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Life with your Newly adopted Dog

Life with your Newly adopted Dog

By on Jan 4, 2014 in Education, Featured |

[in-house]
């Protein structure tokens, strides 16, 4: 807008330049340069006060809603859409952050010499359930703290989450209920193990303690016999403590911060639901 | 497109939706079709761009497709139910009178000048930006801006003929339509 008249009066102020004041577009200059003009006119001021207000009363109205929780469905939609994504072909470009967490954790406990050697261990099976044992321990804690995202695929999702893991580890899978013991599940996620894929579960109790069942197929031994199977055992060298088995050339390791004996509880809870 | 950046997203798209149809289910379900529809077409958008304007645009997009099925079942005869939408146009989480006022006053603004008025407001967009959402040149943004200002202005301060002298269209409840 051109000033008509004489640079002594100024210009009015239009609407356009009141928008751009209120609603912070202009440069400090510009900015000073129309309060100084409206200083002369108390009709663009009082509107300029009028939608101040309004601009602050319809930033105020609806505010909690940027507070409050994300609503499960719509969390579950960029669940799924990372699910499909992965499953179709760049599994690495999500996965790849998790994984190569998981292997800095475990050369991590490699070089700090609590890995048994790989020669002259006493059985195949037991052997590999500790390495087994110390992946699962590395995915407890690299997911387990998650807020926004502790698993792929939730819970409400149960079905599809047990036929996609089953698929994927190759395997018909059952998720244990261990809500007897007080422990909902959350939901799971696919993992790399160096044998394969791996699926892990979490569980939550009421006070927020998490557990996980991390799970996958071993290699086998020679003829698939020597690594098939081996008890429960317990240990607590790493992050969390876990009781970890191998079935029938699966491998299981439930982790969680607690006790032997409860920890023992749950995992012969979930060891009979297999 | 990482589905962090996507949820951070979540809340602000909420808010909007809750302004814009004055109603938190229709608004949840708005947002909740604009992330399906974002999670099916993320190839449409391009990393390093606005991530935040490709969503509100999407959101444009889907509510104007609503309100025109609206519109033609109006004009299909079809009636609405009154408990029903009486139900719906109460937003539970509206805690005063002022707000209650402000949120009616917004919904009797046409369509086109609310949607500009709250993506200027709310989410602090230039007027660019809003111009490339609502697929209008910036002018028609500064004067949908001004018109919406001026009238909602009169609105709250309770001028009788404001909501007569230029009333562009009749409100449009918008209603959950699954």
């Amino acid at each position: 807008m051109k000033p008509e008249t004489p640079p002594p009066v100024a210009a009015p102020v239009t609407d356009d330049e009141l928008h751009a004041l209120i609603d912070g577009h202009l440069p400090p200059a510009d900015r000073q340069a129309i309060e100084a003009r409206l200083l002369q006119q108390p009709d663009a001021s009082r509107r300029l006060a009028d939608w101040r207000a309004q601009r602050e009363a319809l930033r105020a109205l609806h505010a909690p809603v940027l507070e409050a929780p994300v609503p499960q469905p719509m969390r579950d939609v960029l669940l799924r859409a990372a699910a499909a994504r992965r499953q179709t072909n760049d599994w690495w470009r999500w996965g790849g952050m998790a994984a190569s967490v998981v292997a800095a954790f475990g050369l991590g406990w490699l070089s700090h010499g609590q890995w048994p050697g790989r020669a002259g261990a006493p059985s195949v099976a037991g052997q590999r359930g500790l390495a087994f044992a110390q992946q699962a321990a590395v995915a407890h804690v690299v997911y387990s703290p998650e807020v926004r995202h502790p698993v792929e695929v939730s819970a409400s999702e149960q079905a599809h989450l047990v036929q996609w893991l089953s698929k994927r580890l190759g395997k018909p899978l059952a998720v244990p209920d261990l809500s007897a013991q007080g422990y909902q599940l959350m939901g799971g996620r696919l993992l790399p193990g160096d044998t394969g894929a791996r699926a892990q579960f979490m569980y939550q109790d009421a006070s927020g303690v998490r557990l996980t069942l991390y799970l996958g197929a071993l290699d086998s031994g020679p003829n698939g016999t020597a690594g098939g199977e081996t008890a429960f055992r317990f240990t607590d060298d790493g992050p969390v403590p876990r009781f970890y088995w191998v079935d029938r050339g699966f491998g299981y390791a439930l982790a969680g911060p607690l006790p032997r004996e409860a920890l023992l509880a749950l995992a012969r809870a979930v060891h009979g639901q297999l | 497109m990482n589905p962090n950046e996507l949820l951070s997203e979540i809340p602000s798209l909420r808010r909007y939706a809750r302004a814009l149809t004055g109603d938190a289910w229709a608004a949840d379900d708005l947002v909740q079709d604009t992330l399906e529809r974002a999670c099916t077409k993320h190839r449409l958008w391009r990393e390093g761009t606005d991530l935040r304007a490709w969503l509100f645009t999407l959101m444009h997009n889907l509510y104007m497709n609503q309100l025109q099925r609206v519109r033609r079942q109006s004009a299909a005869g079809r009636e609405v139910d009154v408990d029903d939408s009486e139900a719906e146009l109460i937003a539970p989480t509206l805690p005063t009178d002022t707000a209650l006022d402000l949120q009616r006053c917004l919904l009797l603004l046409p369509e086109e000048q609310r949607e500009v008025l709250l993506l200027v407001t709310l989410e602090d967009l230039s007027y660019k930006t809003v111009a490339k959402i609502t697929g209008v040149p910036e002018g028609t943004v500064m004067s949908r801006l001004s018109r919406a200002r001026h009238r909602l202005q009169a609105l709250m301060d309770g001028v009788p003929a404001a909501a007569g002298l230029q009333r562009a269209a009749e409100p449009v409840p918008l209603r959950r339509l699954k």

Bringing a new dog home from an animal shelter is an exciting experience. Dogs can bring a lot of joy and energy into a household, quickly becoming a treasured member of the family. Adjusting to life with a newly adopted dog is not always smooth sailing, as members of the household often deal with a transition period as they grow more acclimated to the responsibility of pet ownership. Sometimes this transition is easy, while other times it can be more complicated. The following are a few tips to help new dog owners make their transition to pet ownership go more smoothly. * Emphasize routine. Routine makes dogs more comfortable, and this can make things easier on new dog owners. Get up and go to bed at the same time each day, and schedule walks and play time at the same time each day as well. As the dog grows more acclimated to your home, you can gradually vary your own schedule, but try to stick to the walking and playtime schedule for your dog as much as possible. Anxiety is a significant issue for many shelter dogs, but sticking to a routine can help lower that anxiety significantly. * Visit the veterinarian within days of the adoption. A visit to the vet is necessary even if your dog has received all of its necessary vaccinations. The vet can examine the dog and give advice on diet and exercise, which is especially valuable information for those owners who have never before owned a dog. In addition, a vet might direct men and women who adopted a purebred to a colleague who specializes in that particular breed. Such vets may be more specific when recommending a diet or exercise regimen, which can help the dog’s long-term health. * Gradually alter diet. Many shelter dogs were on poor diets before they came to the shelter, and the shelter or your veterinarian might suggest changing that diet. Adapting to a new diet won’t necessarily be easy for your dog, but gradual changes often ease this transition. For example, if the dog’s diet must change completely, don’t change it all in one day. Gradually mix old food with the new food over the course...